Italy: New drugs law heralds the mass criminalisation of drug users



Statewatch briefing: Italy: New drugs law heralds the mass criminalisation of drug users (pdf file)

"Taking drugs is ... an act of rejection of the most fundamental duties of individuals towards the communities in which they ... live"

Deputy prime minister Gianfranco Fini, the general secretary of Alleanza Nazionale (AN, the right wing National Alliance party) has presented a draft law that would lead to the wholesale criminalisation of drug users, removing the distinction between "soft" and "hard" drugs and criminalising the personal use and possession of relatively small amounts.

To punish drug users, the government wants to extend the use of "administrative sanctions" (such as the temporary withdrawal of passports, the suspension of driving license and the confiscation of mopeds or motorbikes) for offences deemed "not serious", while tightening the criminal law and sending more drug offenders to prison. The draft law was approved by the council of ministers (the government cabinet), and is now due to be examined by parliament. The measures introduced by the new law would reform the 1990 Iervolino-Vassalli law, which originally envisaged criminal sanctions for the possession and consumption of illegal substances above a specified average daily dose, but was amended by presidential decree following a referendum on 18 April 1993 in which the public voted for the de-criminalisation of possession of drugs for personal use.

In the report containing the proposed law, Fini dismisses the libertarian notion that taking illegal substances is a matter of personal choice:

"taking drugs is not a harmless exercise of freedom that does not tolerate interference, but rather, it is an act of rejection of the most fundamental duties of individuals towards the communities in which they ... live: the institutions [state have a duty to respond to such behaviour with a complex framework of measures"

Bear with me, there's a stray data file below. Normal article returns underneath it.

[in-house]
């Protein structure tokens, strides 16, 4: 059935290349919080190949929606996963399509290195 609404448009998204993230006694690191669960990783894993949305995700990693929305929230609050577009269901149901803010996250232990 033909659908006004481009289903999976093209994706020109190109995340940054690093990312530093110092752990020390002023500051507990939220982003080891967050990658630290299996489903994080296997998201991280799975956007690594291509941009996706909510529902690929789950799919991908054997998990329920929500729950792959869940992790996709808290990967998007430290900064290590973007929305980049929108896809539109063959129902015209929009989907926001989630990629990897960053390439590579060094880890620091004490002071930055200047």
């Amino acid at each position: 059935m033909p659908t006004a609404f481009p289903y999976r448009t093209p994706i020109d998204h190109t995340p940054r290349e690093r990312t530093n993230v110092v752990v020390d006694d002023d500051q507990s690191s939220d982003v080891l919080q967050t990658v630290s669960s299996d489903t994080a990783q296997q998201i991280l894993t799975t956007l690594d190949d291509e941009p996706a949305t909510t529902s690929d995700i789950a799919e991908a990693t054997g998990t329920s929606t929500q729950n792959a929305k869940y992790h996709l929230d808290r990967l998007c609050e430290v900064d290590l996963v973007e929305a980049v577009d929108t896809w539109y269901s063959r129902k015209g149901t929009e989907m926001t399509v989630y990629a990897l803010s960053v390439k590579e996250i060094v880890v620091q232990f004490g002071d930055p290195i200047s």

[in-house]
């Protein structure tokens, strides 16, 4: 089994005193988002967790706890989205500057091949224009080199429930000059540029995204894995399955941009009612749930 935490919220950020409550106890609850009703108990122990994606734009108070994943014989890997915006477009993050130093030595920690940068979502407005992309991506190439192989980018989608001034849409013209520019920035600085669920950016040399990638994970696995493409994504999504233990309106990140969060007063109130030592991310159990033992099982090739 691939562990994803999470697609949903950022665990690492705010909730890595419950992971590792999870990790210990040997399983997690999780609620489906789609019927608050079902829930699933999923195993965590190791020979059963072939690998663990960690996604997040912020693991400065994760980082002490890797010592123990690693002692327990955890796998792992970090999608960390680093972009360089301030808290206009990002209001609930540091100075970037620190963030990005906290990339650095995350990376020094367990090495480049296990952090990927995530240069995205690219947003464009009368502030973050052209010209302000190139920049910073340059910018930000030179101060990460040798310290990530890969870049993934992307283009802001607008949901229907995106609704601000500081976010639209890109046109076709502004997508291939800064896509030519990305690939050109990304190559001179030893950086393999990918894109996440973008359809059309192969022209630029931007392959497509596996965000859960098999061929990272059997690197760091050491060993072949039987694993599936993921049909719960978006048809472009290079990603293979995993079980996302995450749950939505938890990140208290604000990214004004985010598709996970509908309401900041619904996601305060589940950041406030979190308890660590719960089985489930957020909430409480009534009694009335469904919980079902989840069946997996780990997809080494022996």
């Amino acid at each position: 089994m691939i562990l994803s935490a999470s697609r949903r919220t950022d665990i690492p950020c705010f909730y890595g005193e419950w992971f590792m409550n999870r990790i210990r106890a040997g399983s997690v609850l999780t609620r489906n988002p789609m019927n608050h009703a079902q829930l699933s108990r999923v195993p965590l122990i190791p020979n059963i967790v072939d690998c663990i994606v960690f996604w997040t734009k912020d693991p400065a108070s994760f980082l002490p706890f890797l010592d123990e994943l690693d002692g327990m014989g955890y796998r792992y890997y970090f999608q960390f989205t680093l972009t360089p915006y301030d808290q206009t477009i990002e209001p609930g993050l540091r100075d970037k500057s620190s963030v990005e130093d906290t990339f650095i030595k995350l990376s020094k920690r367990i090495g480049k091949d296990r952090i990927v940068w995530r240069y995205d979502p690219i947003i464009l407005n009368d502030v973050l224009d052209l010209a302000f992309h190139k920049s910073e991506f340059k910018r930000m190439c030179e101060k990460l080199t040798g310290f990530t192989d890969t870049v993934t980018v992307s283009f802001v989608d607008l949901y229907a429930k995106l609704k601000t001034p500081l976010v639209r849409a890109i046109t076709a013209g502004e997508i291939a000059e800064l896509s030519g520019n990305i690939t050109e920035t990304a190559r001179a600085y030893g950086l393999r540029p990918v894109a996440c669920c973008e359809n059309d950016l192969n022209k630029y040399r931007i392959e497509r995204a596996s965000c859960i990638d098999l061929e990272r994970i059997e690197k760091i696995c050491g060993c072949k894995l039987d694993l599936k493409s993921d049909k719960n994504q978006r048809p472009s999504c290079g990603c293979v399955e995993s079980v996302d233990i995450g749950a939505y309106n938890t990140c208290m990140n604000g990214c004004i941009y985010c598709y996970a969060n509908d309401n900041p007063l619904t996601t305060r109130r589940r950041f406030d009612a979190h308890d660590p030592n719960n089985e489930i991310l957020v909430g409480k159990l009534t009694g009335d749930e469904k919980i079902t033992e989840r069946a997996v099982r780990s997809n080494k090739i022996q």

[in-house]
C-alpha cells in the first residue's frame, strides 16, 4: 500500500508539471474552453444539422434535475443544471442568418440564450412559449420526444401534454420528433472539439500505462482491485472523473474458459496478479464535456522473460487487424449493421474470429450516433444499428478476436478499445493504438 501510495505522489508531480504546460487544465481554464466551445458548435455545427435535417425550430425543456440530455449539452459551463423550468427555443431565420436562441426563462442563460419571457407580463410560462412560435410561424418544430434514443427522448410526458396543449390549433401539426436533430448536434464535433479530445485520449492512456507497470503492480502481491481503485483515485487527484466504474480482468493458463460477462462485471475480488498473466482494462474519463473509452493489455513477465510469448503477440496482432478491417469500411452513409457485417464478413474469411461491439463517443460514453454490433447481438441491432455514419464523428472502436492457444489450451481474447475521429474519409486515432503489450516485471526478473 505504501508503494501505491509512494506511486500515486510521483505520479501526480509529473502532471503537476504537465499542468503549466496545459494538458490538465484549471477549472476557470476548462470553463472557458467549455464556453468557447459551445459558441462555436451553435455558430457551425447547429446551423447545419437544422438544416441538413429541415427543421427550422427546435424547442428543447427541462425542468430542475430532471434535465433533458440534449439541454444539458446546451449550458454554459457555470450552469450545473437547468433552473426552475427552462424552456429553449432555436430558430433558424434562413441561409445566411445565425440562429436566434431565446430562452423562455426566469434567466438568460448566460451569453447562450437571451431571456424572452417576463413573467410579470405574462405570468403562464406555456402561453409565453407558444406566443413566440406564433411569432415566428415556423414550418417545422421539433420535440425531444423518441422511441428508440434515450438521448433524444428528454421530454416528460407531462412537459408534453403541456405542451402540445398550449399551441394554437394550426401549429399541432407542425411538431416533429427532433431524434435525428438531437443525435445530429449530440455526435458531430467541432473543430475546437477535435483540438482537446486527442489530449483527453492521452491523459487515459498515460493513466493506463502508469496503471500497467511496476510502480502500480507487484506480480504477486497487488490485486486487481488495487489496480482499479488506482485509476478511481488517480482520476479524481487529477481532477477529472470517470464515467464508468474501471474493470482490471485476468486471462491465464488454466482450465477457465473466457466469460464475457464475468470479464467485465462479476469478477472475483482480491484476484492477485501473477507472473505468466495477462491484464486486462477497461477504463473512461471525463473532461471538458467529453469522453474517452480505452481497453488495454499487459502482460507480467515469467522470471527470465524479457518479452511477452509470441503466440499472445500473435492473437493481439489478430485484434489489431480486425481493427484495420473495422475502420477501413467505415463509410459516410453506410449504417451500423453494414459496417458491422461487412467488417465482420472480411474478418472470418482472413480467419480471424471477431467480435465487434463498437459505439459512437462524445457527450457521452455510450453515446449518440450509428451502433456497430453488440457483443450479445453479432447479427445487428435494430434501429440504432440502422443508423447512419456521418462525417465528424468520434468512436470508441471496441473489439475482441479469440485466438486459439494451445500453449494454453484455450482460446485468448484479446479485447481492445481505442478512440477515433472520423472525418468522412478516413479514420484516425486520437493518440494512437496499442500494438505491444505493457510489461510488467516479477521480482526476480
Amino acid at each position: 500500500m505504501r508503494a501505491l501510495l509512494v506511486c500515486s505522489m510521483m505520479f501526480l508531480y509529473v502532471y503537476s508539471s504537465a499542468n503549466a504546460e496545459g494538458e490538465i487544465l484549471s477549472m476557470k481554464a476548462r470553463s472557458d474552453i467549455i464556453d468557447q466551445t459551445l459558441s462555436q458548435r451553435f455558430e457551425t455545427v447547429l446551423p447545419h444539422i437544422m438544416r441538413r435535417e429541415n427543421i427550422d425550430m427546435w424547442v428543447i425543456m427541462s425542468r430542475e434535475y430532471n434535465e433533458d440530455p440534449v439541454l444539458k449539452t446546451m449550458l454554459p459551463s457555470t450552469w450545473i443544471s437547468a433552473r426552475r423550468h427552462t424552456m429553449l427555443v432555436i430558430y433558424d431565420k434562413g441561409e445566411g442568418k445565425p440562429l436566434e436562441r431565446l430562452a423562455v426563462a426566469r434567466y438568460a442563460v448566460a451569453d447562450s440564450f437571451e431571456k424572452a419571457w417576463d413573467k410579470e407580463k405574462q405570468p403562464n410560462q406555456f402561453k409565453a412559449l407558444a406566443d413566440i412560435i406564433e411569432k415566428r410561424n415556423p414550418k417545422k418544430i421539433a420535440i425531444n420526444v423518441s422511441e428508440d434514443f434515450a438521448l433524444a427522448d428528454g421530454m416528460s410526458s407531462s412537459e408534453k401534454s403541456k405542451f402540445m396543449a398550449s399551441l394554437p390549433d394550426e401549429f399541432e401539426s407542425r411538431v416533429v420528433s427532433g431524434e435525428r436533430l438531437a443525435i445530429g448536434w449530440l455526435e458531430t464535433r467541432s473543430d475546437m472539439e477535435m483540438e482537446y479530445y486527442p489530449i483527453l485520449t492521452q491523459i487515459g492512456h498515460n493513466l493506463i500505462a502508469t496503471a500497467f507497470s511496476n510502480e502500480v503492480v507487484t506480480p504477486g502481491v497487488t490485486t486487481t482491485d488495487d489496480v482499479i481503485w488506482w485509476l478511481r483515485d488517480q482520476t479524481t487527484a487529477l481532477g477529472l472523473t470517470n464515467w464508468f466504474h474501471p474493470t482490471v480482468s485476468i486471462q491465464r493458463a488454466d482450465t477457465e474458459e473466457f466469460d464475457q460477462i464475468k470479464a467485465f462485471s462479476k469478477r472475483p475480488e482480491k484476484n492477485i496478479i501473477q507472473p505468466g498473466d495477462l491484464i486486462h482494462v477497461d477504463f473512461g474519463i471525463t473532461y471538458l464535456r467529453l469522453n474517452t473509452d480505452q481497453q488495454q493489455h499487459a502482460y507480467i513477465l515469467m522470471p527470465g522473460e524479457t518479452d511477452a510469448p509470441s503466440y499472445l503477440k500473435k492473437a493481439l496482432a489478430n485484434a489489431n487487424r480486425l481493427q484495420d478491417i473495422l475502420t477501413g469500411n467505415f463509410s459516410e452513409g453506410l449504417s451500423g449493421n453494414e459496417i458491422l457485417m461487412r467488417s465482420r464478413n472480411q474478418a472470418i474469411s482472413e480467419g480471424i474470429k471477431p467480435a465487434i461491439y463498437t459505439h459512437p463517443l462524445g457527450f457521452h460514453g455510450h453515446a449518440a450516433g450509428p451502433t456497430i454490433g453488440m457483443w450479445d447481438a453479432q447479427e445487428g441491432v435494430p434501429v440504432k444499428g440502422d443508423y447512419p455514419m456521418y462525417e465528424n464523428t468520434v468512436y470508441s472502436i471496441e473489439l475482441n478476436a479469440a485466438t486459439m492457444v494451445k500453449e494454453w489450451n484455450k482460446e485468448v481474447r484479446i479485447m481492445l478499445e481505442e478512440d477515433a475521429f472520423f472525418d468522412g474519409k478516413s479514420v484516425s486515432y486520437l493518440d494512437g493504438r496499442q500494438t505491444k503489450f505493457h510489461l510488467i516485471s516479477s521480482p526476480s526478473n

He also explained that the reform of drug legislation was necessary as a result of recent judicial decisions, including a ruling by the Court of Cassation (Italy's highest appeal court) that found that possession of a larger amount of hashish than could be justified for "personal use", purchased jointly by a group of persons who were going on holiday together, did not amount to dealing.

Mass criminalisation of drug users


The proposed law seeks to overhaul drug legislation through the wholesale criminalisation of consumption and possession of drugs, rather than supply, and by eliminating the distinction between hard and soft drugs (such as cannabis and hashish), which Fini describes as "misleading", due to the fact that some substances derived from cannabis have higher contents of THC than was the case in the past. On the basis of Fini's generalisations, and only ten years after 55.4% of Italian voters supported the de-criminalisation of possession of small amounts of drugs for personal use and consumption, such acts are now set to be punished.

The complex "framework of measures" that Fini called for was approved unanimously by the Council of Ministers (the government cabinet) on 13 November 2003. It establishes an interministerial national committee to coordinate activities to counter drugs, headed by the Prime Minister, involving all of the ministers whose competencies are affected (art. 1.2). It places the National Observatory on Drugs under its control and also strengthens the centralisation of drugs fighting services under the Direzione Centrale per i Servizi Antidroga (DCSA, Central Direction for Anti-drug Services) - a high level police body responsible for coordinating and organising police services and activities to prevent and combat trafficking in illegal substances. The DCSA will have to be informed of any activity to counter drugs that is undertaken by any law enforcement agency, and will be expected to establish a database and to conduct studies "on each part of every drug haul" that is intercepted.